Maximum CURVED BAND with 0.40 ARC in MD GRAY
at Lat: 15:20:24 N Lon: 62:19:48 W

Member Since: July 15, 2006 Posts: 171 Comments: 53815
Quoting moonlightcowboy:
SFC MAP shows the conus/BA highs are bridging with the eConus trof weakening and lifting out, increasing the 1016mb isobar over Isaac and westwards into the GoM all the way to the Yucatan at 20n.

Isaac's current disorganization and fast forward speed westwards at 20 mph, along with still mixing some dry air, will like continue its present motion more westwards. That will likely continue now for 24-36 hours - just will not organize that fast. All of which supports the drift westwards of many of the models, but even more so of the ECMWF.

It's a much larger system than Ernesto, a very broad circulation, but all the critical similar detrimental effects are the same: fast forward speed, dry air still, proximity to land (not as bad). The key will be forward speed. It cannot get vertical and mature at that clip - just doesn't happen. If it keeps that up, we're looking again at 75-80w before this thing really gets cranking.


Nods head

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Quoting scott39:
The NHC Cone will shift more W and then N. Isaac will then bomb in the GOM...IMHO :)



models shifted east look at post 1870
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Quoting trey33:


he really said tongue wrap?


Ewww...just....Ewww lol
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Quoting Jwd41190:


That looks more east to me than west but maybe I am not seeing everything right...

which is why i posted that. some keep saying the models are trending west, when there not really trending that way.

for the person who said ships model must take it more west, it does not from looking at the model posted above by washingaway.
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It is so going to S FL
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Quoting chevycanes:

shift west?

latest runs at 00z.



Actually the 00z runs that are shown on there shifted slightly E. Namely the BAM models. Very slight shift though.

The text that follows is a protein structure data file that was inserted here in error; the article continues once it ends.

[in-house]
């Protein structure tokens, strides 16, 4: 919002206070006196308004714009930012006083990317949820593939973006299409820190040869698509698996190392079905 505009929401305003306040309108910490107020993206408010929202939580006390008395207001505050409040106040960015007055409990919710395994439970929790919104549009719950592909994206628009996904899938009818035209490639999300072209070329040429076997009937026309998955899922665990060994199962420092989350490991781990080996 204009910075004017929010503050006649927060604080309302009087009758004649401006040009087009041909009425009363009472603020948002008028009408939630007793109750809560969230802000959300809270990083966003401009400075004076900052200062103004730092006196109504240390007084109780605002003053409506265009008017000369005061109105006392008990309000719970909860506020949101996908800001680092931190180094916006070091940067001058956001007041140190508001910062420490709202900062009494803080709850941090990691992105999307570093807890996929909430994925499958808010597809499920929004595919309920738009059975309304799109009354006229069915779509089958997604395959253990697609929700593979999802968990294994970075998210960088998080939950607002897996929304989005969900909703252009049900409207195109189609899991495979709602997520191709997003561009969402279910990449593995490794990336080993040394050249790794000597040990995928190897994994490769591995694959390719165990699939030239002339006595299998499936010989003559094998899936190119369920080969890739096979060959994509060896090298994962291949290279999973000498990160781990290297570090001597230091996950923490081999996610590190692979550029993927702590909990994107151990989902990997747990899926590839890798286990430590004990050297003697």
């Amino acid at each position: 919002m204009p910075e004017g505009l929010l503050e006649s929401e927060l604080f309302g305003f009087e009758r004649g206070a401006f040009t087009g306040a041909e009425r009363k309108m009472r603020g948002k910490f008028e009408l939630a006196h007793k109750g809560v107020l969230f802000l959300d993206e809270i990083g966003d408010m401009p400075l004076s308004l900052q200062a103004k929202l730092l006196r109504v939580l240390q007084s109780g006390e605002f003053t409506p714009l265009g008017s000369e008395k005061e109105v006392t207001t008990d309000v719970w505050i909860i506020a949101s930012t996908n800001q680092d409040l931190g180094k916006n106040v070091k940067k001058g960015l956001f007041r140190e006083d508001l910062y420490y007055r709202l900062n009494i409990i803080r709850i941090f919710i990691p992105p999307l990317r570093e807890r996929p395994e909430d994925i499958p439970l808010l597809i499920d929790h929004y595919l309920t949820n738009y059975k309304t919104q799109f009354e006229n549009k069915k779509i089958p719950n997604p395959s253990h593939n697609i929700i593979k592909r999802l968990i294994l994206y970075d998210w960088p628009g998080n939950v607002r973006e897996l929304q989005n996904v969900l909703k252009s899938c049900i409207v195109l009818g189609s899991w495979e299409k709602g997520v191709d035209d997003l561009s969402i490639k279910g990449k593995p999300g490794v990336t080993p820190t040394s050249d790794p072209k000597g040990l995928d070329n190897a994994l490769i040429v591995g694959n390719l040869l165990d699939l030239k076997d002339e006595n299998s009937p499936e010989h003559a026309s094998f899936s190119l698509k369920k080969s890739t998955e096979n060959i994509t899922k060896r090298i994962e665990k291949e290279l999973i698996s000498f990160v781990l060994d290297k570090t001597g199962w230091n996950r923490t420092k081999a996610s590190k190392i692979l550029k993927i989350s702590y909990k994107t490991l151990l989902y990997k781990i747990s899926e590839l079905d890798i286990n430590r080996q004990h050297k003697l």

One way or another, I know I will be glad when either the EMCWF moves over, or every other model goes to meet it. MLC is the only one providing any sort of data and explanation of why he thinks the EMCWF will verify. Personally don't see it, but he is looking at it more from a data perspective where as I am putting faith in model consensus.
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Look way down.

Member Since: April 29, 2009 Posts: 75 Comments: 14253


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Quoting trey33:


ok good i feel better
you wouldn't believe the thoughts that ran thru my brain


you made me chuckle with that keen observation of Jimmy
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Quoting wunderkidcayman:
I think Isaac will end up tracking like what the CLIP CLP5 and the LBAR is showing

Isaac continues to look good and further S and W
last I heard even Jim Cantore was was just talking about this

but I certainly say its near 15.2N 63.3W

with possible relocation to where Jim was saying I think it was somewhere near 14N

I don't know but I will stick to 15.2N 63.3W


You know, throughout your long tenure here, not once have I ever heard you call for a center reformation that didn't put the cyclone closer to you... And you wonder why people don't take you seriously. It's your fault, and no one else's. Sorry if this seems mean, but enough is enough.
Member Since: March 7, 2007 Posts: 575 Comments: 20571

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Jeff co-founded the Weather Underground in 1995 while working on his Ph.D. He flew with the NOAA Hurricane Hunters from 1986-1990.